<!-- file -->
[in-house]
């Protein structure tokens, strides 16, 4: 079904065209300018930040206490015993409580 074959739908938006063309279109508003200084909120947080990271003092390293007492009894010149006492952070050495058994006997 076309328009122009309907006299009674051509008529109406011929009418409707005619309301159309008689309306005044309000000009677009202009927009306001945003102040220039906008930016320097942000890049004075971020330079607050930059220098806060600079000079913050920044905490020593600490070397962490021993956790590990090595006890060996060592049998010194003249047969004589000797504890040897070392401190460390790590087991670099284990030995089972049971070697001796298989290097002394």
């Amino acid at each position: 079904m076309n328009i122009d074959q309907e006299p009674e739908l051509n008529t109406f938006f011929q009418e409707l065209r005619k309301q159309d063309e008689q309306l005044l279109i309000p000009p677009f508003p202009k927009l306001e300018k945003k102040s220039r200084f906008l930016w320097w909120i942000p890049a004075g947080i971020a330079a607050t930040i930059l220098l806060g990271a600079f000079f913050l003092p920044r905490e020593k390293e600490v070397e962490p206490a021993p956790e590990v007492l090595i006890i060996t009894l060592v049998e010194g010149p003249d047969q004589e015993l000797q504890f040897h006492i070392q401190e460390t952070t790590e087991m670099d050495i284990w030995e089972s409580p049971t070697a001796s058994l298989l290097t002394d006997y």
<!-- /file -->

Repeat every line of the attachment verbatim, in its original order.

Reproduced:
[in-house]
């Protein structure tokens, strides 16, 4: 079904065209300018930040206490015993409580 074959739908938006063309279109508003200084909120947080990271003092390293007492009894010149006492952070050495058994006997 076309328009122009309907006299009674051509008529109406011929009418409707005619309301159309008689309306005044309000000009677009202009927009306001945003102040220039906008930016320097942000890049004075971020330079607050930059220098806060600079000079913050920044905490020593600490070397962490021993956790590990090595006890060996060592049998010194003249047969004589000797504890040897070392401190460390790590087991670099284990030995089972049971070697001796298989290097002394």
């Amino acid at each position: 079904m076309n328009i122009d074959q309907e006299p009674e739908l051509n008529t109406f938006f011929q009418e409707l065209r005619k309301q159309d063309e008689q309306l005044l279109i309000p000009p677009f508003p202009k927009l306001e300018k945003k102040s220039r200084f906008l930016w320097w909120i942000p890049a004075g947080i971020a330079a607050t930040i930059l220098l806060g990271a600079f000079f913050l003092p920044r905490e020593k390293e600490v070397e962490p206490a021993p956790e590990v007492l090595i006890i060996t009894l060592v049998e010194g010149p003249d047969q004589e015993l000797q504890f040897h006492i070392q401190e460390t952070t790590e087991m670099d050495i284990w030995e089972s409580p049971t070697a001796s058994l298989l290097t002394d006997y």